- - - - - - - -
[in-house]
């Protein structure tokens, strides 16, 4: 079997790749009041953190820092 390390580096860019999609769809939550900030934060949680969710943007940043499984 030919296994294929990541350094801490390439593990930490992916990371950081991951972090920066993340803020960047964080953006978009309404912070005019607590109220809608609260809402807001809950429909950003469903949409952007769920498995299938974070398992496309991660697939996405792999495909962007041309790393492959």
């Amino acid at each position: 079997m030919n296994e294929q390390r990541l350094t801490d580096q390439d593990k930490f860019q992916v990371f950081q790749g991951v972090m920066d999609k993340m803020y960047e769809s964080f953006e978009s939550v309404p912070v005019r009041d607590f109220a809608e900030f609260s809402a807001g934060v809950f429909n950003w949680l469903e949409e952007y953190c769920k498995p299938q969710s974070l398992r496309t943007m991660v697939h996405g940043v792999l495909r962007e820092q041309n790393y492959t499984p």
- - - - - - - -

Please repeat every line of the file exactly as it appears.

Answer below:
[in-house]
């Protein structure tokens, strides 16, 4: 079997790749009041953190820092 390390580096860019999609769809939550900030934060949680969710943007940043499984 030919296994294929990541350094801490390439593990930490992916990371950081991951972090920066993340803020960047964080953006978009309404912070005019607590109220809608609260809402807001809950429909950003469903949409952007769920498995299938974070398992496309991660697939996405792999495909962007041309790393492959």
């Amino acid at each position: 079997m030919n296994e294929q390390r990541l350094t801490d580096q390439d593990k930490f860019q992916v990371f950081q790749g991951v972090m920066d999609k993340m803020y960047e769809s964080f953006e978009s939550v309404p912070v005019r009041d607590f109220a809608e900030f609260s809402a807001g934060v809950f429909n950003w949680l469903e949409e952007y953190c769920k498995p299938q969710s974070l398992r496309t943007m991660v697939h996405g940043v792999l495909r962007e820092q041309n790393y492959t499984p």